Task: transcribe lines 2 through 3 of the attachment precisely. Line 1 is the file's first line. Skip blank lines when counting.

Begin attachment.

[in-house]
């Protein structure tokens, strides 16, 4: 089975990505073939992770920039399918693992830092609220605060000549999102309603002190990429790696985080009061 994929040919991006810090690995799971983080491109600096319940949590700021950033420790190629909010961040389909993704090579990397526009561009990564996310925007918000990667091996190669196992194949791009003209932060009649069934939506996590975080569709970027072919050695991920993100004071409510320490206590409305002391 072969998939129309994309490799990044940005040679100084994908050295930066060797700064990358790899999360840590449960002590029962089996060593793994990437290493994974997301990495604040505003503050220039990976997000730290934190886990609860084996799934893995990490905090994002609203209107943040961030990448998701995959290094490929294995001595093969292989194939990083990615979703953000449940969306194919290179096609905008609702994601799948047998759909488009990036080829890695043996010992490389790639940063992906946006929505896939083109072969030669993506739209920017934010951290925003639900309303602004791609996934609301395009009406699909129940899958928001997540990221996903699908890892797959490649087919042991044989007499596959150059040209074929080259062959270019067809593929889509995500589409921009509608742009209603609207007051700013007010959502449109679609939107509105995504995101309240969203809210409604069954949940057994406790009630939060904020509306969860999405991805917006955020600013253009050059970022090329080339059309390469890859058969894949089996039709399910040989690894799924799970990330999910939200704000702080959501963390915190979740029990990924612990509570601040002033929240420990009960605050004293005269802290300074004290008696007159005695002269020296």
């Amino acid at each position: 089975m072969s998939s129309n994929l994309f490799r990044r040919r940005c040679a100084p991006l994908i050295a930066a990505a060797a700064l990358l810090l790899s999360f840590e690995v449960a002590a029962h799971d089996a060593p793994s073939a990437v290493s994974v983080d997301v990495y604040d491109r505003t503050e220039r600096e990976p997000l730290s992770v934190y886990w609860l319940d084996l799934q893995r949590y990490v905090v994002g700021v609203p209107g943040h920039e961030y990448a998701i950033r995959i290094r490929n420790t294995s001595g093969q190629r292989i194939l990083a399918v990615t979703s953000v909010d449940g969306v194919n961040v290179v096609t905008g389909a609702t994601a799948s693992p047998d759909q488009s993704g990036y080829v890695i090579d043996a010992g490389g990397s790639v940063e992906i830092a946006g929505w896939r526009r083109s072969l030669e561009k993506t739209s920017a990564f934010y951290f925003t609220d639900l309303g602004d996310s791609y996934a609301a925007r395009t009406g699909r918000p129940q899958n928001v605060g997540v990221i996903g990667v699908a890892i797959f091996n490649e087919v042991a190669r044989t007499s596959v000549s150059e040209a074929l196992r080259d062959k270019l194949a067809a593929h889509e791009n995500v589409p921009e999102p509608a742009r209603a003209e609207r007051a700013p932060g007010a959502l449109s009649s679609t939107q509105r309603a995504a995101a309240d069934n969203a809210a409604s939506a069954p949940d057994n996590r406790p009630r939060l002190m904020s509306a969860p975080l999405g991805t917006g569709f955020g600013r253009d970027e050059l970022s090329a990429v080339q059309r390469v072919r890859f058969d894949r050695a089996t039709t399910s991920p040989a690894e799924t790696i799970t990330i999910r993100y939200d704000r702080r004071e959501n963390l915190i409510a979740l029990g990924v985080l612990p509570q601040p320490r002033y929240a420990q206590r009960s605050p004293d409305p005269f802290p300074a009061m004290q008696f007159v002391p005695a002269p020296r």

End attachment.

């Protein structure tokens, strides 16, 4: 089975990505073939992770920039399918693992830092609220605060000549999102309603002190990429790696985080009061 994929040919991006810090690995799971983080491109600096319940949590700021950033420790190629909010961040389909993704090579990397526009561009990564996310925007918000990667091996190669196992194949791009003209932060009649069934939506996590975080569709970027072919050695991920993100004071409510320490206590409305002391 072969998939129309994309490799990044940005040679100084994908050295930066060797700064990358790899999360840590449960002590029962089996060593793994990437290493994974997301990495604040505003503050220039990976997000730290934190886990609860084996799934893995990490905090994002609203209107943040961030990448998701995959290094490929294995001595093969292989194939990083990615979703953000449940969306194919290179096609905008609702994601799948047998759909488009990036080829890695043996010992490389790639940063992906946006929505896939083109072969030669993506739209920017934010951290925003639900309303602004791609996934609301395009009406699909129940899958928001997540990221996903699908890892797959490649087919042991044989007499596959150059040209074929080259062959270019067809593929889509995500589409921009509608742009209603609207007051700013007010959502449109679609939107509105995504995101309240969203809210409604069954949940057994406790009630939060904020509306969860999405991805917006955020600013253009050059970022090329080339059309390469890859058969894949089996039709399910040989690894799924799970990330999910939200704000702080959501963390915190979740029990990924612990509570601040002033929240420990009960605050004293005269802290300074004290008696007159005695002269020296």
């Amino acid at each position: 089975m072969s998939s129309n994929l994309f490799r990044r040919r940005c040679a100084p991006l994908i050295a930066a990505a060797a700064l990358l810090l790899s999360f840590e690995v449960a002590a029962h799971d089996a060593p793994s073939a990437v290493s994974v983080d997301v990495y604040d491109r505003t503050e220039r600096e990976p997000l730290s992770v934190y886990w609860l319940d084996l799934q893995r949590y990490v905090v994002g700021v609203p209107g943040h920039e961030y990448a998701i950033r995959i290094r490929n420790t294995s001595g093969q190629r292989i194939l990083a399918v990615t979703s953000v909010d449940g969306v194919n961040v290179v096609t905008g389909a609702t994601a799948s693992p047998d759909q488009s993704g990036y080829v890695i090579d043996a010992g490389g990397s790639v940063e992906i830092a946006g929505w896939r526009r083109s072969l030669e561009k993506t739209s920017a990564f934010y951290f925003t609220d639900l309303g602004d996310s791609y996934a609301a925007r395009t009406g699909r918000p129940q899958n928001v605060g997540v990221i996903g990667v699908a890892i797959f091996n490649e087919v042991a190669r044989t007499s596959v000549s150059e040209a074929l196992r080259d062959k270019l194949a067809a593929h889509e791009n995500v589409p921009e999102p509608a742009r209603a003209e609207r007051a700013p932060g007010a959502l449109s009649s679609t939107q509105r309603a995504a995101a309240d069934n969203a809210a409604s939506a069954p949940d057994n996590r406790p009630r939060l002190m904020s509306a969860p975080l999405g991805t917006g569709f955020g600013r253009d970027e050059l970022s090329a990429v080339q059309r390469v072919r890859f058969d894949r050695a089996t039709t399910s991920p040989a690894e799924t790696i799970t990330i999910r993100y939200d704000r702080r004071e959501n963390l915190i409510a979740l029990g990924v985080l612990p509570q601040p320490r002033y929240a420990q206590r009960s605050p004293d409305p005269f802290p300074a009061m004290q008696f007159v002391p005695a002269p020296r």